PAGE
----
Only six pitchers in the majors so far this season have thrown more innings than Cole Hamels, and his 3.03 ERA is pretty nice, too. Good start to the season for him, then, right? Well, not so fast. There are a number of indicators that paint the picture that Hamels may be in for a world of trouble in 2017.
I first was alerted to Hamels’ precarious situation by this tweet from the venerable Mike Petriello:
I know it's early, but 5 starts isn't nothing, and everything about Cole Hamels terrifies me. 3.03 ERA is a mirage.. 15/12 K/BB in 32.2 IP. pic.twitter.com/R1iE03dMUx
— Mike Petriello (@mike_petriello) April 27, 2017
That’s not great, especially given how consistent Hamels has been throughout his career. The drop in swinging-strike percentage isn’t necessarily totally damning though, so I wanted to investigate further. Let’s start with some of his other plate-discipline statistics.
Most of Hamels’ plate-discipline stats are trending in the wrong direction, aside from his Z-Swing%, which hasn’t changed much the past three seasons. His Zone% is the second-lowest of his career, the lowest mark having occurred last season. His Swing% and O-Swing% are both at career lows. That’s not great, either. His Z-Contact% and Contact% are both career-worst marks, and his O-Contact% in at its highest since 2009. It’s the second-highest mark of his career. None of this is encouraging.
I want to focus on two rates, in particular: his overall Contact% and his O-Swing%. Let’s start with the latter. As of Thursday, there were 80 pitchers who’d tossed at least 20 innings this season and 100 innings last season. Here’s the top-10 pitchers by O-Swing% change.
2017 min IP = 20
So, that’s not great. Only Miller and Holland have seen hitters offer at fewer of their pitches outside the strike zone this season. Overall, his 25.1% out-of-zone swing rate ranks just 97th out of 112 pitchers with at least 20 innings this season.
Let’s take a look at those pitchers who’ve suffered the largest increases in Contact%.
2017 min IP = 20
So, yeah, Hamels doesn’t fare well here, either. There’s a big gap between Hendricks and Hamels and the rest of the pack. (While we’re at it, let’s keep an eye on Justin Verlander, as he’s the only other player to appear on both of these lists.) So far, just 22 pitchers have a higher Contact% than Hamels this season, so it’s not like we can handwave Hamels’ inclusion on this list the way we can Clayton Kershaw’s. Even with Kershaw’s increase, he only ranks 86th out of 112 in Contact%. Kershaw’s inclusion here is probably just a small-sample size blip. And Hamels’ may be too! He could rebound any second now. But where there’s smoke, there’s fire.
Let’s turn to some results, shall we? After all, bad rates don’t have to mean bad production.
2017 min IP = 20
Mama, there’s that man again. And if things weren’t already looking bleak for Rangers fans, Darvish pops up on this list, too. Yey? Of the 112 pitchers who have tossed 20 innings this season, only Gausman, Blake Snell and Iwakuma have a worse K-BB% than does Hamels.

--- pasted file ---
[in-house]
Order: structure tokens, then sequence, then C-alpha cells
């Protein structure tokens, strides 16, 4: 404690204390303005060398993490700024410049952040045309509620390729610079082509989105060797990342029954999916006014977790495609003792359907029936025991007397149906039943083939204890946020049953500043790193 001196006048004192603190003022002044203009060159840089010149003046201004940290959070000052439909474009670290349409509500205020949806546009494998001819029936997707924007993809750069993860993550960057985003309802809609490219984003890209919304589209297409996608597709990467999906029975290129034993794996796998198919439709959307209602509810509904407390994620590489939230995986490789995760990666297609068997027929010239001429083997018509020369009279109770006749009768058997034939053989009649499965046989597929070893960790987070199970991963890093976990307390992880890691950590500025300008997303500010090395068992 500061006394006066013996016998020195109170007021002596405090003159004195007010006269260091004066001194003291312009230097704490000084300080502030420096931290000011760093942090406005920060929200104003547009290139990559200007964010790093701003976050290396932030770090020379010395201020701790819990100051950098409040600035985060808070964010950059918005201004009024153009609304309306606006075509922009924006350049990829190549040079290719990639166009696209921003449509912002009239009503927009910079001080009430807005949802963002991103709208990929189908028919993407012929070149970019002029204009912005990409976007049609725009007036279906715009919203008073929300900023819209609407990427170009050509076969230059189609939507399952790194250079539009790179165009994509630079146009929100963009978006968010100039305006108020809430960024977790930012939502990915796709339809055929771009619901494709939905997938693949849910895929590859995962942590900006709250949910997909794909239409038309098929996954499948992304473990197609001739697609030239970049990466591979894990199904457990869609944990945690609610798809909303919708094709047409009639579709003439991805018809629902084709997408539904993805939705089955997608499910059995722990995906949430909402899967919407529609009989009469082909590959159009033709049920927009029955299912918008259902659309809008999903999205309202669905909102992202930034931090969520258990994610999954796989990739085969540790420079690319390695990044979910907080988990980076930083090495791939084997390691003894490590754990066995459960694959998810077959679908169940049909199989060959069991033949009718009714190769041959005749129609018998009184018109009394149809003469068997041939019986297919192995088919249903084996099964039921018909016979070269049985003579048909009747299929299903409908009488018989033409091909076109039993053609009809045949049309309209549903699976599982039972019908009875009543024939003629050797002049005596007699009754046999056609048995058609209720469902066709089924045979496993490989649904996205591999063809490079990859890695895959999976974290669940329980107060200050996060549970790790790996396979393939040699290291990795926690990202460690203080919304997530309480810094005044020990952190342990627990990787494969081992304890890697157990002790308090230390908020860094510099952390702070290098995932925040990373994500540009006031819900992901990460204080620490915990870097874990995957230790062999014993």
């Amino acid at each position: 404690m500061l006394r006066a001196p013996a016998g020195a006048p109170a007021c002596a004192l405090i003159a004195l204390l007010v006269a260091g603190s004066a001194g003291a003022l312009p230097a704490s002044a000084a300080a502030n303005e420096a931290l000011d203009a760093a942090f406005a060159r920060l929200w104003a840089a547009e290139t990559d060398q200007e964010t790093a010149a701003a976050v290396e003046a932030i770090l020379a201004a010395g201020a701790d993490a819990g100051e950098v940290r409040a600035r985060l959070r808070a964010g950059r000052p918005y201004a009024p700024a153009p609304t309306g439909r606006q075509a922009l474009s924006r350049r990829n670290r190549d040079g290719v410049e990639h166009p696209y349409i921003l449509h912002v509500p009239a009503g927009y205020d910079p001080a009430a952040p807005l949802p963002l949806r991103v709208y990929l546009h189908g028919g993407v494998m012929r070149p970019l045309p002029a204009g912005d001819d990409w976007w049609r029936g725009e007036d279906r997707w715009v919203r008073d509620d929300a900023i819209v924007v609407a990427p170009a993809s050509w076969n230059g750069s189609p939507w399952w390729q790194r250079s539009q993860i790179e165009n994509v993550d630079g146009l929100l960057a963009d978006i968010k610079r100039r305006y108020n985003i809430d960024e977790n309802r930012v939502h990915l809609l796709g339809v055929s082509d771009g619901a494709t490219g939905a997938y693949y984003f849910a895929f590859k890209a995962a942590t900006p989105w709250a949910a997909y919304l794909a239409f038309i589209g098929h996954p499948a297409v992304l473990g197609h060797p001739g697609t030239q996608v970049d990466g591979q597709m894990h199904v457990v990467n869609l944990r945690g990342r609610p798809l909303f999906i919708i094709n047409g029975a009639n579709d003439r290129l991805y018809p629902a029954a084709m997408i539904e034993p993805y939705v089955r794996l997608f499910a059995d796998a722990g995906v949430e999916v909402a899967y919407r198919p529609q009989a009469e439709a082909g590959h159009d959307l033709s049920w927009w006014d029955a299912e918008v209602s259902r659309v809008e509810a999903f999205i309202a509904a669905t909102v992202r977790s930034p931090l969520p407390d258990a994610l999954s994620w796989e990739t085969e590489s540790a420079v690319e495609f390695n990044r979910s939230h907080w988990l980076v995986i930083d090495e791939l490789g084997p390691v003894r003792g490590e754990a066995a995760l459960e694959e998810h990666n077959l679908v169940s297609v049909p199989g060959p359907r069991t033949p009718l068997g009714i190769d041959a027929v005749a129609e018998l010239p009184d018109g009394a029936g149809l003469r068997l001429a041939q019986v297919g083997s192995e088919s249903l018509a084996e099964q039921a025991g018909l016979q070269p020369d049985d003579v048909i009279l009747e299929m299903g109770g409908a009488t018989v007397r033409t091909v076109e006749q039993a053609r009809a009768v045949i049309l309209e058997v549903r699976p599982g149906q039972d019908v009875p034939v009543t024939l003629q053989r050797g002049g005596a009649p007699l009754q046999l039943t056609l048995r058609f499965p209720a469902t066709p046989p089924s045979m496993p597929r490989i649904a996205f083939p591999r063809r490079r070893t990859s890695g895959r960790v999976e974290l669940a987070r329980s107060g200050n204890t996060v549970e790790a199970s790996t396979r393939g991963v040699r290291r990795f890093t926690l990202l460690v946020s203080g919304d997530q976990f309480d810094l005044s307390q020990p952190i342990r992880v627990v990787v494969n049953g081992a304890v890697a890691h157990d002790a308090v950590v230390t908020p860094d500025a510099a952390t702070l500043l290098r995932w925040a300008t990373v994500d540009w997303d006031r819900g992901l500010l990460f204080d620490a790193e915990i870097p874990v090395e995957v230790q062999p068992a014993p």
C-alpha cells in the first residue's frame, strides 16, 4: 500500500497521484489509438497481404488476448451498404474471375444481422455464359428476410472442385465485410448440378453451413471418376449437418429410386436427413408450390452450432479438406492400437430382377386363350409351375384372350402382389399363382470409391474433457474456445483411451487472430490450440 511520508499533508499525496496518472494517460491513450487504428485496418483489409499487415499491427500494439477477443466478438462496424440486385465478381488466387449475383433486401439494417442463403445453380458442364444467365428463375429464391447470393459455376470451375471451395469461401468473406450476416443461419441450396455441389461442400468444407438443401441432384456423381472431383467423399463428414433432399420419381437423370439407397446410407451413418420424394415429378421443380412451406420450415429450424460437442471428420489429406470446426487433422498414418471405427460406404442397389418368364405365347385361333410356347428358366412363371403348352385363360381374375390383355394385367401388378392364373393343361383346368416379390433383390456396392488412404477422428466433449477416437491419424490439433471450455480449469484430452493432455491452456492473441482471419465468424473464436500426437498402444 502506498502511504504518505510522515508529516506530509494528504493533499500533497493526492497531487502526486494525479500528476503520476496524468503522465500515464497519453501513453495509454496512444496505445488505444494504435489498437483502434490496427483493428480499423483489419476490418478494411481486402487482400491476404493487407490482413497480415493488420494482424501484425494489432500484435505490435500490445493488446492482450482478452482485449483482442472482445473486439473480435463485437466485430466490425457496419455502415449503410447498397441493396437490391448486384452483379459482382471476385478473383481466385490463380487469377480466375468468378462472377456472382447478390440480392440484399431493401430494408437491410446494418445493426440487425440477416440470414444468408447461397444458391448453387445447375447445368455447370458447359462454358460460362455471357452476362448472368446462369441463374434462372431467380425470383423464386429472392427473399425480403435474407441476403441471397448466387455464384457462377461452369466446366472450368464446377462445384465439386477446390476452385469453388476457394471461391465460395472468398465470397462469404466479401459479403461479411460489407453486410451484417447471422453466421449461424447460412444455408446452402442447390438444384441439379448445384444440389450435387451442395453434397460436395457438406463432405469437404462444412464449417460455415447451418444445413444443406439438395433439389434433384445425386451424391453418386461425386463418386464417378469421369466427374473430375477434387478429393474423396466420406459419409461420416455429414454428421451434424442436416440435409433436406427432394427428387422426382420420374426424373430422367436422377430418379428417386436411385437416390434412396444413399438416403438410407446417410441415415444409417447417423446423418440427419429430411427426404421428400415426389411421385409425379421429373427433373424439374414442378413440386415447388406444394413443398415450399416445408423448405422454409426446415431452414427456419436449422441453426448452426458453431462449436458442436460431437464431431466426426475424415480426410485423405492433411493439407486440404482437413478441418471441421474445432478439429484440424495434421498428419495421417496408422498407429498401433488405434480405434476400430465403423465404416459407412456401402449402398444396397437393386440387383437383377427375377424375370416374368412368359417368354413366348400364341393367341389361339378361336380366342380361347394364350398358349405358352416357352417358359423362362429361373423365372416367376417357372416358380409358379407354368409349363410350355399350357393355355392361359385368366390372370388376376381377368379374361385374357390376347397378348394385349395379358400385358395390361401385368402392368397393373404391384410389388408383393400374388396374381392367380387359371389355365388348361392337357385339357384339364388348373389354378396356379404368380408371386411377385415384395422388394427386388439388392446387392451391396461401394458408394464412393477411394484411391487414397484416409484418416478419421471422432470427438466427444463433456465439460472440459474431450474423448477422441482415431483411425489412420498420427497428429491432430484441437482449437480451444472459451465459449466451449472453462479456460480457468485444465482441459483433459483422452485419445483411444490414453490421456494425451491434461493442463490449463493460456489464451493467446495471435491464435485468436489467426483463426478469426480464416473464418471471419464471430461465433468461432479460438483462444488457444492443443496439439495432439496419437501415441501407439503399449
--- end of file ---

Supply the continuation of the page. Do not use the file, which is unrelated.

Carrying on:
Hamels has now made five starts and struck out just 15 hitters. He hasn’t struck out more than five in any one start. This has never happened before during Hamels’ regular-season career. He’s had three other stretches of four games started with five or fewer Ks, but this new streak is a first. The first such stretch is sort of a cheat. The games spanned from Sept. 23, 2009 to April 7, 2010, spanning two seasons. In those four games, he struck out 16 batters against nine walks in 21.2 innings pitched. In a four-start stretch from Aug. 9, 2014 to Aug. 26, 2014, he struck out 19 against seven walks in 26 innings. And then finally, last season, from May 27 to June 12, he struck out 19 against 11 walks in 25.2 IP. In this season’s five-start stretch, he’s struck out just 15 batters against 12 walks in 32.2 IP.
All of this would be less troubling if Hamels were, say, a ground-ball specialist. But he’s not. I mean, he gets plenty of grounders, sure, but his 46.5% ground-ball mark ranks just 43rd out of the 112 pitchers who have pitched 20 innings this season. And that rate is down slightly from last season, when Hamels got ground balls on 49.6% of his batted balls.
It might be less troubling if Hamels had, say, a BABIP within his career norms. He doesn’t. Currently, he’s sporting a .219 BABIP that’s 36 points lower than his career-low mark — set in 2011 — and 67 points lower than his average. So we would expect that to come up some, and if it does, his margin for error will be even thinner.
All of this might be less troubling if Hamels were, say, giving up the same batted-ball distance as he normally does. But he’s not. According to Statcast, Hamels’ average distance allowed in 2015 was 163 feet; in 2016, it was 160 ft. This year, it’s 182 feet. Again, small samples, and this increase isn’t necessarily a death knell on its own, but you connect the dots and you have to feel a little nervous.
Cole Hamels has been one of the best pitchers of his generation. For his career, he’s recorded 44.0 WAR. Since he came into the majors in 2006, only five pitchers have accumulated more wins than that. Since baseball integrated in 1947, Hamels’ WAR ranks 77th out of 2,062 qualified pitchers. That’s really good! But nothing lasts forever, and there are a lot of warning signs surrounding Hamels’ early-season performance. If something doesn’t change for him soon, he may be primed for a fall. And with the Rangers already ranking just 24th in starting-pitching WAR, a fall from Hamels is something they can ill afford.